I've exercised my brain enough, and I'm sure someone more knowledgeable than I could cook me up a better answer, but I cannot recall a time when a National-Championship-caliber team booted both their best and most renowned player on the eve of the football season... for "violating team rules." Details remain scarce, even now. We don't know the drug; we don't know the extent of usage; we don't even really know the history. Here is what we know:
- Les Miles suspended Tyrann Mathieu for a single game in 2011 (along with Tharold Simon and Spencer Ware) for synthetic marijuana use.
- Les Miles booted Tyrann Mathieu off the team in 2012 for "violating team rules."
- Tyrann Mathieu enrolled in rehab shortly thereafter.
We can draw logical assumptions from these three events, but the likelihood that we ever know the full extent is next to zero. There were rumors that Mathieu failed three drug tests. However probable this seems, there is no actual evidence to support this claim. Miles remains mum on the subject. The entire event remains termed a "violation of team rules," with Miles vaguely suggesting we have standards and expectations that Mathieu did not match.
Which raises an interesting question in the cynical, everyone's a cheater side of my brain: What really happened? I do not mean to make light of drug abuse, but since when has ANY coach EVER dismissed a player for a private violation of drug policies? Mathieu did not get caught in a drug ring. He did not get caught selling or distributing (at least not by legal authorities... to our knowledge).
Could Mathieu's drug of choice be worse than marijuana (I'm not attempting to start a political debate on the criminality of marijuana, but your neighbor and my neighbor and you and me and probably a hundred people you know have, will or do currently smoke weed)?
Could it simply be that it began to affect his performance/focus/dedication? Mathieu certainly looks to be in the best shape of his life. If this was an ongoing issue, it certainly didn't affect his performance on the field. What happens in private, we do not know.
Could it really just be a three strikes you're out rule and Miles exhibiting his iron fist of control, sending a message to all in the program: NO ONE IS BIGGER THAN LSU. NOT EVEN THE BEST.
It's impossible to know. I'd lean toward the last scenario, but then, what kind of balls does it take for a coach in position to challenge for a National Title to dismiss his best player for something he likely could have kept under wraps? Coaches like to win. Winning gets them raises. Winning gets them promotions. Winning gets them acclaim. Winning gets them legendary status. Winning gets them contract extensions. Winning covers a multitude of sins (something we've painfully seen play out in the Paterno/Sandusky scandal).
Miles as a riverboat gamblin', risk takin', clock denyin' SOB is well established narrative at this point. But booting your best player on the eve of the season for something relatively minor and private in scope? Well, that may be his biggest gamble of all. To my eye, it's unprecedented.
But, the story doesn't end there. As referenced earlier, Mathieu enrolled in rehab. He's since completed his time and is now back in Baton Rouge and enrolled in classes. He's being mentored by John Lucas. He's on the road to recovery. He's not saying much of anything about football. He's let it be known through social media that he'll always be an LSU Tiger. To his credit, he seems to have the want to return to the football program.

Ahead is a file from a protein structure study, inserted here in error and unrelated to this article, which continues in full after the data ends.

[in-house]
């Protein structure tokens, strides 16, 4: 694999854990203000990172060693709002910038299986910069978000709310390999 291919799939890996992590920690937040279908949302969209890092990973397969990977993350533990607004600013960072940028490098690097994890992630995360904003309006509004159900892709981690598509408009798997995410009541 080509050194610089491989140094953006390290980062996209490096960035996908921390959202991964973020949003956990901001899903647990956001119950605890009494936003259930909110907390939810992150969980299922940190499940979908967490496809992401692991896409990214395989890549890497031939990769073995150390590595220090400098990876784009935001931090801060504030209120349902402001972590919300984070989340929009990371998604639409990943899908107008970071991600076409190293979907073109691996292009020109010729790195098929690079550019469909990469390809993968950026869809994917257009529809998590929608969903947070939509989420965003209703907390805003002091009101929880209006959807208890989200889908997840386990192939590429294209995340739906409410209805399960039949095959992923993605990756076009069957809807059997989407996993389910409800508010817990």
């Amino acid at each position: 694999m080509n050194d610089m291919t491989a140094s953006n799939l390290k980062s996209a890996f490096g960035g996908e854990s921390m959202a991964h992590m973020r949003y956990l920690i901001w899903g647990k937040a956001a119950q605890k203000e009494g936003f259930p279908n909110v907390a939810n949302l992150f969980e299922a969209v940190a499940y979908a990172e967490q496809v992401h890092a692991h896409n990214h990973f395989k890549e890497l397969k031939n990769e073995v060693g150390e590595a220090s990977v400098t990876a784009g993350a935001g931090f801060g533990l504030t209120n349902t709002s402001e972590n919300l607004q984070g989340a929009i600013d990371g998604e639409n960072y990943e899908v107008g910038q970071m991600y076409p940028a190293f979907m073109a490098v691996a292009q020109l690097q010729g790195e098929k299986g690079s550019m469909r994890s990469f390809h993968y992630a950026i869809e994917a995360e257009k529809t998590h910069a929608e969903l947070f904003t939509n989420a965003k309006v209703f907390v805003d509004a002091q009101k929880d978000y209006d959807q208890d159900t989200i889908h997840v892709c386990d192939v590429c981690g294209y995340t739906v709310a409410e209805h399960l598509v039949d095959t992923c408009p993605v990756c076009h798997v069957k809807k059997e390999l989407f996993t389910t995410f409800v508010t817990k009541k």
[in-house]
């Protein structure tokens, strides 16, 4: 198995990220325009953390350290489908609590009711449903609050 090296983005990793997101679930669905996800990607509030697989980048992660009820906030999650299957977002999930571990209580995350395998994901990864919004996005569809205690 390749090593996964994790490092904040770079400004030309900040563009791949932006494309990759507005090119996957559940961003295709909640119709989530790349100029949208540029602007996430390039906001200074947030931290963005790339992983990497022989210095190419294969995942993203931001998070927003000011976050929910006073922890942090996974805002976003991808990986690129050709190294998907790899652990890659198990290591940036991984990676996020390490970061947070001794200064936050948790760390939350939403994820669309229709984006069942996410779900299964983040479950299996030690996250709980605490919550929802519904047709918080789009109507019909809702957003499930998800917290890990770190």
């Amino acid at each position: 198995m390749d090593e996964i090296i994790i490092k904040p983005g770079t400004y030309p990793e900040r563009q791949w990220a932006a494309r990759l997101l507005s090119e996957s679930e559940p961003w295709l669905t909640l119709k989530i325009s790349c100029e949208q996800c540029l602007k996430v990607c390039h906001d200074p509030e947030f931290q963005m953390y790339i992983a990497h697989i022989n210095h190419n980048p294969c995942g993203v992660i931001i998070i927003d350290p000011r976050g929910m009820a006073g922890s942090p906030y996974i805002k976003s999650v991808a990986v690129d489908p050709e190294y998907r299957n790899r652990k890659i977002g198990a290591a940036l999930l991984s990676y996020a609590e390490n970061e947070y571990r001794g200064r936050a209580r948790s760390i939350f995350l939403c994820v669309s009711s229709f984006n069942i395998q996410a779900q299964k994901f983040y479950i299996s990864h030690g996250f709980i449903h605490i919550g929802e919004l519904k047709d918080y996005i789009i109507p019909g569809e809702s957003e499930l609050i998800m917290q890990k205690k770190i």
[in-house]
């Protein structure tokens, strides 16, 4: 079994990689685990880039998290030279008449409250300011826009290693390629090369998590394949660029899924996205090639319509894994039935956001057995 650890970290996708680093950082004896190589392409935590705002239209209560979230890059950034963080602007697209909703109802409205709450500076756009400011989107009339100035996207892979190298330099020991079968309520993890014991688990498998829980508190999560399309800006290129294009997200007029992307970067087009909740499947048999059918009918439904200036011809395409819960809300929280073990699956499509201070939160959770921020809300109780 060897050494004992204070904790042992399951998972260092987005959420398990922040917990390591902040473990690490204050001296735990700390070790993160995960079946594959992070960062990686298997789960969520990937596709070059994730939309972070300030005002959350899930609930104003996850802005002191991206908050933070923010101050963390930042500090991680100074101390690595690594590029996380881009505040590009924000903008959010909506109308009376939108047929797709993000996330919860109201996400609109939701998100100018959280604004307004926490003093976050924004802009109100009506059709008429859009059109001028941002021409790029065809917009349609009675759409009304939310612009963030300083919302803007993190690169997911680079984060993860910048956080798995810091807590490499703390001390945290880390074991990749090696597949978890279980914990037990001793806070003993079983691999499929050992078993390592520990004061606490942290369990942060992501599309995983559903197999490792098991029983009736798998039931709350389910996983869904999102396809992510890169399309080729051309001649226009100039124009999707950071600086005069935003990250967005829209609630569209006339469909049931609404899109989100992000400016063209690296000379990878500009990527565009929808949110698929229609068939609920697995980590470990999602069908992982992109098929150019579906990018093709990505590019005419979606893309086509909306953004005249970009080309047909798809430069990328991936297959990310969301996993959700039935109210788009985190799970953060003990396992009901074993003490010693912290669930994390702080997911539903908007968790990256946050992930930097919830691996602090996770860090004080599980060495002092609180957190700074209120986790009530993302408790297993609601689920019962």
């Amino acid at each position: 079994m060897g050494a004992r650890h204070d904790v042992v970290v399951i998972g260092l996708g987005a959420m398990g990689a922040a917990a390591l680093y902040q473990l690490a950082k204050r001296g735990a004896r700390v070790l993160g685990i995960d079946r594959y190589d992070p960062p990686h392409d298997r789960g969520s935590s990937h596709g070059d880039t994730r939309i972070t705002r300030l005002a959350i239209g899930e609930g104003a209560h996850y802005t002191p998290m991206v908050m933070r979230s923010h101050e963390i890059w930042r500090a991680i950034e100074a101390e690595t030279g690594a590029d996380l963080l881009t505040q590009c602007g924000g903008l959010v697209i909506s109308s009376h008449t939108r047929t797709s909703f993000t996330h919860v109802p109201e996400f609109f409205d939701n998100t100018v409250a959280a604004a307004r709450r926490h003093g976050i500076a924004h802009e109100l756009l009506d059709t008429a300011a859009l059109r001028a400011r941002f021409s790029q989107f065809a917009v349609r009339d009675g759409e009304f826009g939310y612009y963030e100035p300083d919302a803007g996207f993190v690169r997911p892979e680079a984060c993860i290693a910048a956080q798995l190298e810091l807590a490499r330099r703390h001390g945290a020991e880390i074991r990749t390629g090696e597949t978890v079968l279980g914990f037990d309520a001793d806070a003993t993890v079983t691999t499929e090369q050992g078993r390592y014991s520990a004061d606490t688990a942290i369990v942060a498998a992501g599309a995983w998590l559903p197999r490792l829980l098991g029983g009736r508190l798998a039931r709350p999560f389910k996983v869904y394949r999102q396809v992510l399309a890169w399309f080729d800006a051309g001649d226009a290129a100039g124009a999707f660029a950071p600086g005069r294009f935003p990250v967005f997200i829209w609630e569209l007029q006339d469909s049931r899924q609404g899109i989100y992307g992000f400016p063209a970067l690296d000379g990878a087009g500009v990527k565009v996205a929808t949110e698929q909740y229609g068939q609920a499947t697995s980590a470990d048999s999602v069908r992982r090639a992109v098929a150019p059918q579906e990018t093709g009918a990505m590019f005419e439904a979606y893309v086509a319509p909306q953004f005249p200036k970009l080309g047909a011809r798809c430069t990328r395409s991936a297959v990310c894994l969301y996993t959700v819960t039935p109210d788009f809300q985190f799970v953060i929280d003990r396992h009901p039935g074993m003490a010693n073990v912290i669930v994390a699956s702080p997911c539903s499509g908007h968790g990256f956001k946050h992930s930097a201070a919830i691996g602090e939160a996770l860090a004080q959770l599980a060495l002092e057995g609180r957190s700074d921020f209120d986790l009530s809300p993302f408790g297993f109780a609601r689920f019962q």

But, will Les Miles budge? How deep is the line drawn in the sand? Perhaps Miles felt the need to send a message to his players and will stick to his guns? Perhaps he shares genuine concern for Mathieu as a person (he's said as much, but you know... coach speak and all), and he felt this was the only way to get through to him? Perhaps it's a little of both, but he's open to allowing Mathieu to work back into his good graces? Miles is completely mum on the subject. "I've got other things to worry about." Yet, so long as Mathieu is there, hovering around Baton Rouge, taking classes, the question will remain.
Regardless of the "Will he?" question, the "Should he?" question remains. When the news broke regarding Mathieu enrolling at rehab, I shared the following texts with a buddy and fellow LSU fan:
Me: "Mathieu going to rehab."
Him: "I hope the best for him. But he's not an LSU guy."
Me: "I think Les will let him back if he gets his shit straight."
Him: Don't want him. LSU is better off without TM, Larry Foster, Cecil Collins, Kenny Mixon."
Me: "I dunno if I'd group him with those guys. Hard to know."
Perhaps it is the optimist in me that believes in the reformation/redemption storyline? Perhaps I'm a blinded LSU fan who simply wants one of the most dominant defensive players in college football history back on the field?
It's hard to make sense of a story that is so scant on detail. It's hard to make sense of a story that is so rife with rumors. It's hard to make sense of a story that is so... Les Miles. Which, should it really surprise us that Les Miles hasn't and wont answer the question? Even if Mathieu is allowed back onto the team, it will likely be done with little spectacle. Maybe he'll show up at practice some day. Maybe it'll be mentioned in passing in another press conference. Miles takes flak for his goofy mannerisms and idioms, but in many ways it's all a carefully designed ploy to... say nothing of substance... ever.
Such is the way of Les Miles... unprecedented decisions followed by huge blocks of silence... followed by continued success. Is any of this surprising?
For more on LSU football, check out And The Valley Shook, Team Speed Kills and SB Nation's college football page.